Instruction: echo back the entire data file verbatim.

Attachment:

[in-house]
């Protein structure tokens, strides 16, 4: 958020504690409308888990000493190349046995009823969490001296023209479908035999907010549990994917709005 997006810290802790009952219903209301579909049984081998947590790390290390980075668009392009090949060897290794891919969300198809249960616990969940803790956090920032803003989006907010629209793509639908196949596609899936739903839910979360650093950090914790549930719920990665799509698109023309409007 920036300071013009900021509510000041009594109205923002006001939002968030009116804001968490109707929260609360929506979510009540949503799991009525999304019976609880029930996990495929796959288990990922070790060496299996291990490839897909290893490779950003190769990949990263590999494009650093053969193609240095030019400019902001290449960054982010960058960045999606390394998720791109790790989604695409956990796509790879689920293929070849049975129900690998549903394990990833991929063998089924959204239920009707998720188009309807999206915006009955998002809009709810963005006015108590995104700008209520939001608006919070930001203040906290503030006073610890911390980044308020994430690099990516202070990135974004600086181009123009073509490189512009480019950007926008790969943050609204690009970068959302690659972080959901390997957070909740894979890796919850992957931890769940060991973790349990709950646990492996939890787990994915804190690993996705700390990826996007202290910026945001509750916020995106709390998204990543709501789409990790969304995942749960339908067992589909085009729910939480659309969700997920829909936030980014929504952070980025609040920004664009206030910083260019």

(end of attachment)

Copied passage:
[in-house]
């Protein structure tokens, strides 16, 4: 958020504690409308888990000493190349046995009823969490001296023209479908035999907010549990994917709005 997006810290802790009952219903209301579909049984081998947590790390290390980075668009392009090949060897290794891919969300198809249960616990969940803790956090920032803003989006907010629209793509639908196949596609899936739903839910979360650093950090914790549930719920990665799509698109023309409007 920036300071013009900021509510000041009594109205923002006001939002968030009116804001968490109707929260609360929506979510009540949503799991009525999304019976609880029930996990495929796959288990990922070790060496299996291990490839897909290893490779950003190769990949990263590999494009650093053969193609240095030019400019902001290449960054982010960058960045999606390394998720791109790790989604695409956990796509790879689920293929070849049975129900690998549903394990990833991929063998089924959204239920009707998720188009309807999206915006009955998002809009709810963005006015108590995104700008209520939001608006919070930001203040906290503030006073610890911390980044308020994430690099990516202070990135974004600086181009123009073509490189512009480019950007926008790969943050609204690009970068959302690659972080959901390997957070909740894979890796919850992957931890769940060991973790349990709950646990492996939890787990994915804190690993996705700390990826996007202290910026945001509750916020995106709390998204990543709501789409990790969304995942749960339908067992589909085009729910939480659309969700997920829909936030980014929504952070980025609040920004664009206030910083260019």